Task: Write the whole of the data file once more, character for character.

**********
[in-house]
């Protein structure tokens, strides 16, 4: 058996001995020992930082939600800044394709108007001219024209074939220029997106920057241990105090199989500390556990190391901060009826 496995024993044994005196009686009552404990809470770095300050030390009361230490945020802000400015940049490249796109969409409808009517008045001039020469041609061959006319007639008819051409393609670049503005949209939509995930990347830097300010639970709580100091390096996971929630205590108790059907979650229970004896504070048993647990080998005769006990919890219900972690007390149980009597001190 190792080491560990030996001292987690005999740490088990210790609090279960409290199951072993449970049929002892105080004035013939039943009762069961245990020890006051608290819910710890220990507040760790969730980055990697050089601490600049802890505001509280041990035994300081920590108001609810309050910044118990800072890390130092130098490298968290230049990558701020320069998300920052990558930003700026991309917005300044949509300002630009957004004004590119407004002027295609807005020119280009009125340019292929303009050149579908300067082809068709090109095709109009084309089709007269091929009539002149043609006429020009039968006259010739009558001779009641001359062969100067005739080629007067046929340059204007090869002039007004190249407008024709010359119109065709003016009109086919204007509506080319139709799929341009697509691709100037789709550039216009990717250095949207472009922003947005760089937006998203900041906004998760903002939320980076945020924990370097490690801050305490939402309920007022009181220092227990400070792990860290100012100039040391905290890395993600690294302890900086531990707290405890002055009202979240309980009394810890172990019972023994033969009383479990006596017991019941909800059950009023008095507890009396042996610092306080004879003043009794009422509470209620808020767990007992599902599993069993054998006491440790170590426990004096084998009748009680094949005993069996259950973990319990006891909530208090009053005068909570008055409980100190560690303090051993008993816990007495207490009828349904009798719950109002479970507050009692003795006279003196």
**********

[in-house]
């Protein structure tokens, strides 16, 4: 058996001995020992930082939600800044394709108007001219024209074939220029997106920057241990105090199989500390556990190391901060009826 496995024993044994005196009686009552404990809470770095300050030390009361230490945020802000400015940049490249796109969409409808009517008045001039020469041609061959006319007639008819051409393609670049503005949209939509995930990347830097300010639970709580100091390096996971929630205590108790059907979650229970004896504070048993647990080998005769006990919890219900972690007390149980009597001190 190792080491560990030996001292987690005999740490088990210790609090279960409290199951072993449970049929002892105080004035013939039943009762069961245990020890006051608290819910710890220990507040760790969730980055990697050089601490600049802890505001509280041990035994300081920590108001609810309050910044118990800072890390130092130098490298968290230049990558701020320069998300920052990558930003700026991309917005300044949509300002630009957004004004590119407004002027295609807005020119280009009125340019292929303009050149579908300067082809068709090109095709109009084309089709007269091929009539002149043609006429020009039968006259010739009558001779009641001359062969100067005739080629007067046929340059204007090869002039007004190249407008024709010359119109065709003016009109086919204007509506080319139709799929341009697509691709100037789709550039216009990717250095949207472009922003947005760089937006998203900041906004998760903002939320980076945020924990370097490690801050305490939402309920007022009181220092227990400070792990860290100012100039040391905290890395993600690294302890900086531990707290405890002055009202979240309980009394810890172990019972023994033969009383479990006596017991019941909800059950009023008095507890009396042996610092306080004879003043009794009422509470209620808020767990007992599902599993069993054998006491440790170590426990004096084998009748009680094949005993069996259950973990319990006891909530208090009053005068909570008055409980100190560690303090051993008993816990007495207490009828349904009798719950109002479970507050009692003795006279003196």